• With the outer sheath removed, we flip the switch on a few ZIF connectors to disconnect the IR photodiode webbing from the motherboard.

      • For those of you keeping score, everything thus far has been super standard and easy to take apart. It seems that this apple fell especially far from the tape-and-glue tree.

    • After deftly dispatching a hidden press connector behind the front-facing camera, the whole sensor array lifts off. Easy peasy.

    • Hiding in the back of the assembly, we find a couple spring contacts that deliver power to the whole setup—and behind that swath of copper tape, the camera.

    • With tweezers in hand, we pluck the front-facing camera out of the Vive. Manufactured by Sunny Optical Technology, it reads: TG07B C1551

    • Working our way around the sensor net, we note that each of the sensors is individually numbered (photodiodes 18 and 19 in the photo).

    • We have liftoff—of the motherboard, that is. Let's see what sort of silicon is lurking beneath those huge heat EMI shields. On the front side of the board:

      • STMicroelectronics F072RBH6 ARM Cortex-M0 Microcontroller

      • Toshiba TC358870XBG 4K HDMI to MIPI Dual-DSI Converter (Also found in Oculus Rift CV1)

      • SMSC USB5537B 7-Port USB Hub Controller

      • Alpha Imaging Technology AIT8328 SoC With Image Signal Processor

      • Cmedia CM108B USB Audio SoC

      • Micron M25P40 4 Mb Serial Flash Memory

      • Micron N25Q032A13ESE40E 32 Mb Serial Flash Memory

    • Even more chips on the front:

      • Texas Instruments TPS54341 Buck Converter

      • Texas Instruments TS3DV642 12-Channel Bi-Directional Multiplexer/Demultiplexer

      • Cirrus Logic WM5102 Audio Codec

      • Pericom Semiconductor PI3EQX7841 USB 3.0 Repeater

      • Lattice Semiconductor LP4K81 A3311RG2 Ultra-low Power FPGA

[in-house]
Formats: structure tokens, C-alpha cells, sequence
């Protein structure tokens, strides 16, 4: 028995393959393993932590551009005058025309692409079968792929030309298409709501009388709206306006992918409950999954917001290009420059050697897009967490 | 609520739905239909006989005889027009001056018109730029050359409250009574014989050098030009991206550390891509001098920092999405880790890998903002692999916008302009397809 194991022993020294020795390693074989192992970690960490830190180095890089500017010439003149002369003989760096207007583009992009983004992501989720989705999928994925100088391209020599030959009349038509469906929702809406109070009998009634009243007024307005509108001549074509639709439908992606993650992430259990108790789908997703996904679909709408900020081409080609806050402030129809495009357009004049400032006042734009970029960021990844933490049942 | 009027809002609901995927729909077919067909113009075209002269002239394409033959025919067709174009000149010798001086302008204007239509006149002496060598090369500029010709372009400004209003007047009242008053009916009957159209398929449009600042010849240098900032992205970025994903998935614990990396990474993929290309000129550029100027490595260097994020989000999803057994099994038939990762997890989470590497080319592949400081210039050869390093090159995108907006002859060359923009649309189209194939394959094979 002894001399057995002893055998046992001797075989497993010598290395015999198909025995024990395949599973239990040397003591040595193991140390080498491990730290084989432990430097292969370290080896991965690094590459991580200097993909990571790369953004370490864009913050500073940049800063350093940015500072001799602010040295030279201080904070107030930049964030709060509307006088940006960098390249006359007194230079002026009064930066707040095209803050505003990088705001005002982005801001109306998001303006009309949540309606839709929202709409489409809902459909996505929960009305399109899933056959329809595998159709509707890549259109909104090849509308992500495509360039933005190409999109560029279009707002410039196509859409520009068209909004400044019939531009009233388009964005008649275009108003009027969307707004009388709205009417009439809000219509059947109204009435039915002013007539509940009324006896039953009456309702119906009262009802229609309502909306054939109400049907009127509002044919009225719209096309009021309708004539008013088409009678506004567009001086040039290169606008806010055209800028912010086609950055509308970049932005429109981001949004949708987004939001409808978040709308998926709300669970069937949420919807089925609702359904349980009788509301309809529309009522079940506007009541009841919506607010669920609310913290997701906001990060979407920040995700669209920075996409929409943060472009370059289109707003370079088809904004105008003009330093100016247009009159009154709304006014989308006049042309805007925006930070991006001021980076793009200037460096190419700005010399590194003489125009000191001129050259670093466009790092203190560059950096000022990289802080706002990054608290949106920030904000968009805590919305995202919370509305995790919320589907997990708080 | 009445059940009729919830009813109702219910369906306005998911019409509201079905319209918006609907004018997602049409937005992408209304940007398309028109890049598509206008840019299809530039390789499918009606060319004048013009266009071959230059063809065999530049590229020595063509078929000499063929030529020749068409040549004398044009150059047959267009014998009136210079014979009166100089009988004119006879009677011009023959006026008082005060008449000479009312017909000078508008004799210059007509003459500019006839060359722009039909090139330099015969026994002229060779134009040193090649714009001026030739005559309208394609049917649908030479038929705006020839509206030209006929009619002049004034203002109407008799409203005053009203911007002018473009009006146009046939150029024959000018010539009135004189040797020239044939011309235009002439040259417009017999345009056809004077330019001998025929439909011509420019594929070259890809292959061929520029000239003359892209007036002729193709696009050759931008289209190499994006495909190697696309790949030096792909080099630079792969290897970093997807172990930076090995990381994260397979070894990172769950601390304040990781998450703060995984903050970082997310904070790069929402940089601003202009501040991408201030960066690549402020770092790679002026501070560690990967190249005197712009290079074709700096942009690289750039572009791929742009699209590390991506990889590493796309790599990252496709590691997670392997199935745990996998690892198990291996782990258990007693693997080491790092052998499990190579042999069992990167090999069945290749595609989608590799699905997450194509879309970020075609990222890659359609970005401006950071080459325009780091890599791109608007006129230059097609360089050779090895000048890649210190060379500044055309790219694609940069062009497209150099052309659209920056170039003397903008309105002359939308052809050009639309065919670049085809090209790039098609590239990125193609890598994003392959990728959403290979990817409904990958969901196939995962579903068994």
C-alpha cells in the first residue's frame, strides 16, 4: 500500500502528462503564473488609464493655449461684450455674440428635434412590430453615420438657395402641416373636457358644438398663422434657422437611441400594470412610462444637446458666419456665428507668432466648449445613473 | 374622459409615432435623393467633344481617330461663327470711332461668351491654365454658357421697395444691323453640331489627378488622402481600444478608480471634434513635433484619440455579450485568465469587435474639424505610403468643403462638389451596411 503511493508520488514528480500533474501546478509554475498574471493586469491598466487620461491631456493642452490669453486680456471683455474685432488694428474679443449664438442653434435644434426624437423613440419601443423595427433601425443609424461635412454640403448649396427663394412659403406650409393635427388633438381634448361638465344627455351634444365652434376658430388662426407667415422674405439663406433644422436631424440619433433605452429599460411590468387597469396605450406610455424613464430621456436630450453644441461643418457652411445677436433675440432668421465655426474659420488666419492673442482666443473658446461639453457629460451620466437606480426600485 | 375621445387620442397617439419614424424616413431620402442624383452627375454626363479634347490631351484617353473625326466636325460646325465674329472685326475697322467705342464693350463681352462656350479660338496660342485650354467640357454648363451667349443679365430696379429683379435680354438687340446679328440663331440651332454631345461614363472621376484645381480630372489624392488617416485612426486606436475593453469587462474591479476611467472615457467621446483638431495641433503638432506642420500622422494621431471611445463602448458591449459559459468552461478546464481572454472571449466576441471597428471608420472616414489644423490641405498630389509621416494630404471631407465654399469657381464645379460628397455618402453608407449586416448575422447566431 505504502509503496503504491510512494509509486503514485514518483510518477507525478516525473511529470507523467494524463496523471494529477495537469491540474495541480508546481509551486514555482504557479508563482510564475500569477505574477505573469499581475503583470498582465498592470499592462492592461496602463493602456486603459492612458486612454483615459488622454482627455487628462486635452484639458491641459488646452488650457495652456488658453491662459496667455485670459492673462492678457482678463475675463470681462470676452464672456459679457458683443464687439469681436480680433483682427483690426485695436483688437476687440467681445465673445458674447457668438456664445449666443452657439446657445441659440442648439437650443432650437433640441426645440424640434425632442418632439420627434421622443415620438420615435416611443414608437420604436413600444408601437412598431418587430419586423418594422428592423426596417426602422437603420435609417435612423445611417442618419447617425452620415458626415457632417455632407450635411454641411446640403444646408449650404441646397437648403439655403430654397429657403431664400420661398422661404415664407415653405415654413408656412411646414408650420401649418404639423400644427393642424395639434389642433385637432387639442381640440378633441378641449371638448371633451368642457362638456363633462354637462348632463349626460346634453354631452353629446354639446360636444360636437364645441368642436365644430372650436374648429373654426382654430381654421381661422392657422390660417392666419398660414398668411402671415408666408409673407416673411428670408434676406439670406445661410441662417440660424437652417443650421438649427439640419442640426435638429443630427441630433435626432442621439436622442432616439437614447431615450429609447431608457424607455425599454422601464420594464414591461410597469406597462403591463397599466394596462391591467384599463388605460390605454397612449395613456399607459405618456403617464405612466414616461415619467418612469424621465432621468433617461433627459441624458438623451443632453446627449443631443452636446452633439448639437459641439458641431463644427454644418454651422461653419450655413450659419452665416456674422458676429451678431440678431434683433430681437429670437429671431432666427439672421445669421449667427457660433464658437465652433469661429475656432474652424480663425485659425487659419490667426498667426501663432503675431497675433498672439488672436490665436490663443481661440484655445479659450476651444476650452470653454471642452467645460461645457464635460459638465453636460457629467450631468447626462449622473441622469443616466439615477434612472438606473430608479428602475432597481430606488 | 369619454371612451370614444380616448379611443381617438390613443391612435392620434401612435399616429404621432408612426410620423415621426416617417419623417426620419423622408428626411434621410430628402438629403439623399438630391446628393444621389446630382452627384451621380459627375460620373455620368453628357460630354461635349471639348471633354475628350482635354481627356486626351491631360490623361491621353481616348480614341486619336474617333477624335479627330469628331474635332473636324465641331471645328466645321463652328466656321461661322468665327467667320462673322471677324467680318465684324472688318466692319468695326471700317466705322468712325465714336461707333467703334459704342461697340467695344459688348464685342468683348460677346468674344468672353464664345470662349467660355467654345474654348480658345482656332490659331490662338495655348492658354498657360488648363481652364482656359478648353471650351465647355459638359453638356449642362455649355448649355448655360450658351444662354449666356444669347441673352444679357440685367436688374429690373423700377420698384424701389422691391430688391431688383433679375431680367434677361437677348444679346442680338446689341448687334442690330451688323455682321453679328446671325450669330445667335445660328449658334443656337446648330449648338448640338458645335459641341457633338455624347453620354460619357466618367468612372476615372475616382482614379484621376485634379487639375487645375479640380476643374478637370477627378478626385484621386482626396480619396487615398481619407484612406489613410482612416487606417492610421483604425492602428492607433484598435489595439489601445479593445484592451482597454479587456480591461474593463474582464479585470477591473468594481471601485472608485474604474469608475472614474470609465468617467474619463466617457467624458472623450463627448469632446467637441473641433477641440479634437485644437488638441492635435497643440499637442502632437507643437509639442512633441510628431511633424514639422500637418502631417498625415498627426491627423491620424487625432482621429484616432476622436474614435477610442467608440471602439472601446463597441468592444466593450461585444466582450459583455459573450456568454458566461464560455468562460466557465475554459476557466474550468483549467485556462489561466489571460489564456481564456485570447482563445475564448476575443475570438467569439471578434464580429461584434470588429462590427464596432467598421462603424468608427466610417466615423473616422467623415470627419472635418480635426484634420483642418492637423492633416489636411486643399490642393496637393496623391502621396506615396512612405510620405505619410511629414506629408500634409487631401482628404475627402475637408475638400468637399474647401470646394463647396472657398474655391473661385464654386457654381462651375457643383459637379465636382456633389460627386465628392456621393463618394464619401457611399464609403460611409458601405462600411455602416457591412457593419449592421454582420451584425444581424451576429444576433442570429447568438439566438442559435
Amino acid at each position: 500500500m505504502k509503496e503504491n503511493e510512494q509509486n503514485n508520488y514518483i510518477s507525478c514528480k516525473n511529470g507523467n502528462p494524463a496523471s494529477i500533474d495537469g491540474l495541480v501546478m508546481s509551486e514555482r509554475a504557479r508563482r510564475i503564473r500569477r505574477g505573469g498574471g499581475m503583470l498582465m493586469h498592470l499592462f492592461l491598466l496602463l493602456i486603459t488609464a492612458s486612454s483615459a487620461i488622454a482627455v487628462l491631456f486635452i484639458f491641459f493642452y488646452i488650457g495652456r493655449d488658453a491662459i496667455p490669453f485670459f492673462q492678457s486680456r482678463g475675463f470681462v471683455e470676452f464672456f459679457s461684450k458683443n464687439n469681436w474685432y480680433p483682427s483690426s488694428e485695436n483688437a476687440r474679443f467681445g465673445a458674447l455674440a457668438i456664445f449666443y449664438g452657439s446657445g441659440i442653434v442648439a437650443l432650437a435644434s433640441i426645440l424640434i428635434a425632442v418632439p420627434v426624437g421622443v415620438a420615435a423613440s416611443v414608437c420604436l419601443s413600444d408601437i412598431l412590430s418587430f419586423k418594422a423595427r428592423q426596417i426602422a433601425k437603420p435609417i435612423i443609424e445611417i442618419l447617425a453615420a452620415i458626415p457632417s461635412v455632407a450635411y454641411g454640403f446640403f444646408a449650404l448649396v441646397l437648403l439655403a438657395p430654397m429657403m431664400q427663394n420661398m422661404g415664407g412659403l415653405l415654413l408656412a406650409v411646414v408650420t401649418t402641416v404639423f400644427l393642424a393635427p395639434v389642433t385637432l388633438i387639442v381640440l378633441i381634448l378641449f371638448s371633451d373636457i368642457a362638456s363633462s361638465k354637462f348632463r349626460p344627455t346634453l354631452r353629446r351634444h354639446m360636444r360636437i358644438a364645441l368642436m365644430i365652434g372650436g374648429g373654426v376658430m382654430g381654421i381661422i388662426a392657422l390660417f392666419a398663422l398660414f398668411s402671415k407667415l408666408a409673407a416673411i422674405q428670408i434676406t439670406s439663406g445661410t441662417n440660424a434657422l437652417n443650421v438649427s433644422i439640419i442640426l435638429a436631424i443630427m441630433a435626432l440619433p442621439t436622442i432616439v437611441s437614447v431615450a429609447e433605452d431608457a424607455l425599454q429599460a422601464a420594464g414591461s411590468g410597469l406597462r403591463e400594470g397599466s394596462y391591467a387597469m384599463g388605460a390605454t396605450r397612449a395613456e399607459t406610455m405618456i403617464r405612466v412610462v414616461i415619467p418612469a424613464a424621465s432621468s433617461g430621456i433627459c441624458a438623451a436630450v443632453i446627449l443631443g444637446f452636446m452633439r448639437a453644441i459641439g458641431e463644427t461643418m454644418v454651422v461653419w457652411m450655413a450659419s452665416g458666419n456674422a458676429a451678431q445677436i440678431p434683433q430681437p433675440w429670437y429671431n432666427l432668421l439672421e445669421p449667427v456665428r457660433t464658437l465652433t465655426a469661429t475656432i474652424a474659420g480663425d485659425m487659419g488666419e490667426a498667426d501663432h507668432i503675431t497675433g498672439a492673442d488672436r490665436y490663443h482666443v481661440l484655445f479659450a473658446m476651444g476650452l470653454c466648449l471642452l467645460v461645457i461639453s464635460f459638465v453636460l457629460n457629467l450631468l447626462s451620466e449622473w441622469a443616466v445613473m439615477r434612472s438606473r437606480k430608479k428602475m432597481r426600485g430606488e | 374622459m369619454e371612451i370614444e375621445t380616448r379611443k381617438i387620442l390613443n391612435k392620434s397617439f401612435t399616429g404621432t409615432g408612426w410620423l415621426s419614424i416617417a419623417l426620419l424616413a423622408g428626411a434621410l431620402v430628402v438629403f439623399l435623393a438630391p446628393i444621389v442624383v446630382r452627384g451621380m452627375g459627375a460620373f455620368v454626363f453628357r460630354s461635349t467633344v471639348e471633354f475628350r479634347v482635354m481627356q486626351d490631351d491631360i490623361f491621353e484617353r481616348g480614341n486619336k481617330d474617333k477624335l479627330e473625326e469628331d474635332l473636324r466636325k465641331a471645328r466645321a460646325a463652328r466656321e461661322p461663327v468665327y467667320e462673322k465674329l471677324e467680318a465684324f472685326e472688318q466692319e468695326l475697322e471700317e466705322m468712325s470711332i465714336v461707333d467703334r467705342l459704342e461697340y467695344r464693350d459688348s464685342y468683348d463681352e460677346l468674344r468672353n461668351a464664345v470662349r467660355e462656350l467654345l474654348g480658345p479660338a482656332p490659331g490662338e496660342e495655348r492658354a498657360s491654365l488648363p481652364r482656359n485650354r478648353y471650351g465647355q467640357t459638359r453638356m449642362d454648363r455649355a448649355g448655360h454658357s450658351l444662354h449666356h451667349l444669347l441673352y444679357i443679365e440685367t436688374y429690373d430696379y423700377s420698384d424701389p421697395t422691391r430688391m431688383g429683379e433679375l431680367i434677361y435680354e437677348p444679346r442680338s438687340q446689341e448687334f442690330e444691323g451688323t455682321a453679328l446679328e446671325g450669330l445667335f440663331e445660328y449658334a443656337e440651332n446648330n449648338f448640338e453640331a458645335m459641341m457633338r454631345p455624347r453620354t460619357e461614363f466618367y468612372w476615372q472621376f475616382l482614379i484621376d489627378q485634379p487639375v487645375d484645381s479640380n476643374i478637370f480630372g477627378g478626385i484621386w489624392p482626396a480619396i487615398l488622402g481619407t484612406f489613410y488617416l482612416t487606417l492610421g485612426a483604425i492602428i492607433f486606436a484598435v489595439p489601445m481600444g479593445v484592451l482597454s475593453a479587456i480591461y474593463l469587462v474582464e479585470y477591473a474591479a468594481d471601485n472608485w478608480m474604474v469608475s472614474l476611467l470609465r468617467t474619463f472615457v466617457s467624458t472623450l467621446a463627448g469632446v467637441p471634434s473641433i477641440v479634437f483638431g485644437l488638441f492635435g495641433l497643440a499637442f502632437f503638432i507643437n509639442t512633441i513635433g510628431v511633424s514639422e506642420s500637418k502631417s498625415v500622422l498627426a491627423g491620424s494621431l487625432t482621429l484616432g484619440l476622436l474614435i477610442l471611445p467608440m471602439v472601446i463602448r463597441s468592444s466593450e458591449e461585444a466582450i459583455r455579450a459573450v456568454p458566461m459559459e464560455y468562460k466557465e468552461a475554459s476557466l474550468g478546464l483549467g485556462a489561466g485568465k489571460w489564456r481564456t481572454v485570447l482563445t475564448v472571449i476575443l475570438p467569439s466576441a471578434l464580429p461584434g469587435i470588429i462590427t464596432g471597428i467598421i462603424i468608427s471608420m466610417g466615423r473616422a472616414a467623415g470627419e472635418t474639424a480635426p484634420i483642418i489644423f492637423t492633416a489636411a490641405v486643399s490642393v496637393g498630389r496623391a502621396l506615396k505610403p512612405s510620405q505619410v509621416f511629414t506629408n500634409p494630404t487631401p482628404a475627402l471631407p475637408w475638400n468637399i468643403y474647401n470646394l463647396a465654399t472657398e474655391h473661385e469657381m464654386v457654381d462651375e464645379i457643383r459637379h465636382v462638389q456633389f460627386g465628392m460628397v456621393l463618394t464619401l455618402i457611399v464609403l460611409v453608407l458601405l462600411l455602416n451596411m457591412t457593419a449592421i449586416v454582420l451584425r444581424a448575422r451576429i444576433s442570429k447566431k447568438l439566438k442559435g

• Bringing up the rear, we have:

      • Nordic Semiconductor nRF24LU1P 2.4 GHz SoC (x2)

      • NXP Semiconductors 11U35F ARM Cortex-M0 Microcontroller

      • Lattice Semiconductor ICE40HX8K-CB132 High-Performance FPGA

      • Invensense MPU-6500 6-axis Gyroscope and Accelerometer Combo

      • Micron N25Q032A13ESE40E 32 Mb Serial Flash Memory

      • National Semiconductor 61AE81U L00075B Linear Voltage Regulator

    • Next out: the midframe that housed the motherboard. Clinging to its side we find a small ribbon cable that plays host to the headset button.

    • A closer look at the midframe reveals a slot for the little black nub on the back of the left display panel.

      • This slot allows the nub to peek through and slide along that white Teflon strip, activating a linear potentiometer, used to track IPD position as you adjust the displays.

    • Ready to go deeper, we remove the twin lens-and-display assemblies from their housing and peel off the rubber light-gasket from around the lenses.

    • Open! Close! Open! Close!

      • Speaking of interpupillary distance adjustment, here's the mechanism that makes that possible.

      • It's a simple threaded rod with a slider at the top. It couldn't be simpler, really—just give it a twist.

      • We saw something similar on the Oculus Rift CV1—although the Rift packs a more sophisticated (and more complicated) dual rack-and-pinion system.

    • After adios-ing four Phillips screws and doing a little investigative prying, we lift away the display cover for access to one of the twin Samsung-branded AMOLED panels.

    • Each display measures ~91.8 mm diagonally, which translates to ~447 ppi. For comparison, the Rift CV1 has ~456 ppi due to a slightly smaller display (90 mm) that still packs the same resolution as the Vive.

    • A bit of adhesive secures each lens, but it doesn't take much to pop them out.